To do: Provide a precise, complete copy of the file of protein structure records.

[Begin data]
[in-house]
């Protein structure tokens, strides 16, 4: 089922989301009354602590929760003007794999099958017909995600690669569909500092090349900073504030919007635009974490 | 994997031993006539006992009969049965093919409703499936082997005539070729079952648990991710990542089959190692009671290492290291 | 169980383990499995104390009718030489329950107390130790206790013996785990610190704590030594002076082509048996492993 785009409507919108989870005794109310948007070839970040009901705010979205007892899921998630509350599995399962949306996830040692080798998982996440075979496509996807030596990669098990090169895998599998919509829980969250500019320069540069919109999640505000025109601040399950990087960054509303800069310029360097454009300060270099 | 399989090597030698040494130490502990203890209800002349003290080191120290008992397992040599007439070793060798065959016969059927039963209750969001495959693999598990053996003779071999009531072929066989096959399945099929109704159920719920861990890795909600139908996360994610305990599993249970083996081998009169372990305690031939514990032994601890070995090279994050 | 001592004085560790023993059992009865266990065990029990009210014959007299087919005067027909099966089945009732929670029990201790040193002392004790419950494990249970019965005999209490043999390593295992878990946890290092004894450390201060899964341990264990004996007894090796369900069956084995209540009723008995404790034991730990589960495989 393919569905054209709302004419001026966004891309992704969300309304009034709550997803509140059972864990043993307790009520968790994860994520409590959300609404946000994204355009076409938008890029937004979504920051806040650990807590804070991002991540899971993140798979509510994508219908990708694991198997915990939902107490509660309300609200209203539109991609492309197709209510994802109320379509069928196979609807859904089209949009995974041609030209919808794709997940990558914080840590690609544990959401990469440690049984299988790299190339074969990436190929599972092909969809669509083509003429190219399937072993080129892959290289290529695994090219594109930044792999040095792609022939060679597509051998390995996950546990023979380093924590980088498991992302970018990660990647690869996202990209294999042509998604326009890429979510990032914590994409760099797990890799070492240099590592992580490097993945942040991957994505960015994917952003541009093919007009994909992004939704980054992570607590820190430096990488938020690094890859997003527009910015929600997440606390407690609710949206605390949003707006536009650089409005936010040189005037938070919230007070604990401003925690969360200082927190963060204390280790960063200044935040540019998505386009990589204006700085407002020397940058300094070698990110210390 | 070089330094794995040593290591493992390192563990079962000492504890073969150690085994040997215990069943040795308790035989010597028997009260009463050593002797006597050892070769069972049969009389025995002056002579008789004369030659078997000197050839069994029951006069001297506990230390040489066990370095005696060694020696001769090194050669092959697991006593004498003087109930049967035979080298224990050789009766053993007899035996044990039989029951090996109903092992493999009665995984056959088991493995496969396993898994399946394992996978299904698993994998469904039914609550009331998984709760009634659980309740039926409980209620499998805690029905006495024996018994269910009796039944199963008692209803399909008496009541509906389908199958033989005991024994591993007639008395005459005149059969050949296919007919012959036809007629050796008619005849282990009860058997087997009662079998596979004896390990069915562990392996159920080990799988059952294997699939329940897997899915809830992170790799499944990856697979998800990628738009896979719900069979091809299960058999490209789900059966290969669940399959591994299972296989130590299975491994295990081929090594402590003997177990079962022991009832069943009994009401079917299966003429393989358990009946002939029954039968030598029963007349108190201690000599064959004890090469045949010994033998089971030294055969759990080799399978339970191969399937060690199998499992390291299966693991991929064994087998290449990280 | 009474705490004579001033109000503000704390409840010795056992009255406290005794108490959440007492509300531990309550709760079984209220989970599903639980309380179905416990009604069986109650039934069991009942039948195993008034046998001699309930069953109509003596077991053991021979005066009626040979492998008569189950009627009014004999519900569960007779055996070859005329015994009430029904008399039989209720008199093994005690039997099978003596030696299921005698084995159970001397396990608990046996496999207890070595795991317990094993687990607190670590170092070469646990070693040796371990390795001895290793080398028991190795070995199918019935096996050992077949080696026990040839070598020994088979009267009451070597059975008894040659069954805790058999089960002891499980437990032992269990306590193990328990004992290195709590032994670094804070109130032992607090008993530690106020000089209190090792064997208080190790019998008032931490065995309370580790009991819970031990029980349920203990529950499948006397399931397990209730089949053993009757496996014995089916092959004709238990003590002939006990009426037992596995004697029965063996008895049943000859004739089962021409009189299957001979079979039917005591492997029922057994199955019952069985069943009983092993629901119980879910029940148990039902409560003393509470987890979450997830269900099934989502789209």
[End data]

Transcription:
[in-house]
């Protein structure tokens, strides 16, 4: 089922989301009354602590929760003007794999099958017909995600690669569909500092090349900073504030919007635009974490 | 994997031993006539006992009969049965093919409703499936082997005539070729079952648990991710990542089959190692009671290492290291 | 169980383990499995104390009718030489329950107390130790206790013996785990610190704590030594002076082509048996492993 785009409507919108989870005794109310948007070839970040009901705010979205007892899921998630509350599995399962949306996830040692080798998982996440075979496509996807030596990669098990090169895998599998919509829980969250500019320069540069919109999640505000025109601040399950990087960054509303800069310029360097454009300060270099 | 399989090597030698040494130490502990203890209800002349003290080191120290008992397992040599007439070793060798065959016969059927039963209750969001495959693999598990053996003779071999009531072929066989096959399945099929109704159920719920861990890795909600139908996360994610305990599993249970083996081998009169372990305690031939514990032994601890070995090279994050 | 001592004085560790023993059992009865266990065990029990009210014959007299087919005067027909099966089945009732929670029990201790040193002392004790419950494990249970019965005999209490043999390593295992878990946890290092004894450390201060899964341990264990004996007894090796369900069956084995209540009723008995404790034991730990589960495989 393919569905054209709302004419001026966004891309992704969300309304009034709550997803509140059972864990043993307790009520968790994860994520409590959300609404946000994204355009076409938008890029937004979504920051806040650990807590804070991002991540899971993140798979509510994508219908990708694991198997915990939902107490509660309300609200209203539109991609492309197709209510994802109320379509069928196979609807859904089209949009995974041609030209919808794709997940990558914080840590690609544990959401990469440690049984299988790299190339074969990436190929599972092909969809669509083509003429190219399937072993080129892959290289290529695994090219594109930044792999040095792609022939060679597509051998390995996950546990023979380093924590980088498991992302970018990660990647690869996202990209294999042509998604326009890429979510990032914590994409760099797990890799070492240099590592992580490097993945942040991957994505960015994917952003541009093919007009994909992004939704980054992570607590820190430096990488938020690094890859997003527009910015929600997440606390407690609710949206605390949003707006536009650089409005936010040189005037938070919230007070604990401003925690969360200082927190963060204390280790960063200044935040540019998505386009990589204006700085407002020397940058300094070698990110210390 | 070089330094794995040593290591493992390192563990079962000492504890073969150690085994040997215990069943040795308790035989010597028997009260009463050593002797006597050892070769069972049969009389025995002056002579008789004369030659078997000197050839069994029951006069001297506990230390040489066990370095005696060694020696001769090194050669092959697991006593004498003087109930049967035979080298224990050789009766053993007899035996044990039989029951090996109903092992493999009665995984056959088991493995496969396993898994399946394992996978299904698993994998469904039914609550009331998984709760009634659980309740039926409980209620499998805690029905006495024996018994269910009796039944199963008692209803399909008496009541509906389908199958033989005991024994591993007639008395005459005149059969050949296919007919012959036809007629050796008619005849282990009860058997087997009662079998596979004896390990069915562990392996159920080990799988059952294997699939329940897997899915809830992170790799499944990856697979998800990628738009896979719900069979091809299960058999490209789900059966290969669940399959591994299972296989130590299975491994295990081929090594402590003997177990079962022991009832069943009994009401079917299966003429393989358990009946002939029954039968030598029963007349108190201690000599064959004890090469045949010994033998089971030294055969759990080799399978339970191969399937060690199998499992390291299966693991991929064994087998290449990280 | 009474705490004579001033109000503000704390409840010795056992009255406290005794108490959440007492509300531990309550709760079984209220989970599903639980309380179905416990009604069986109650039934069991009942039948195993008034046998001699309930069953109509003596077991053991021979005066009626040979492998008569189950009627009014004999519900569960007779055996070859005329015994009430029904008399039989209720008199093994005690039997099978003596030696299921005698084995159970001397396990608990046996496999207890070595795991317990094993687990607190670590170092070469646990070693040796371990390795001895290793080398028991190795070995199918019935096996050992077949080696026990040839070598020994088979009267009451070597059975008894040659069954805790058999089960002891499980437990032992269990306590193990328990004992290195709590032994670094804070109130032992607090008993530690106020000089209190090792064997208080190790019998008032931490065995309370580790009991819970031990029980349920203990529950499948006397399931397990209730089949053993009757496996014995089916092959004709238990003590002939006990009426037992596995004697029965063996008895049943000859004739089962021409009189299957001979079979039917005591492997029922057994199955019952069985069943009983092993629901119980879910029940148990039902409560003393509470987890979450997830269900099934989502789209």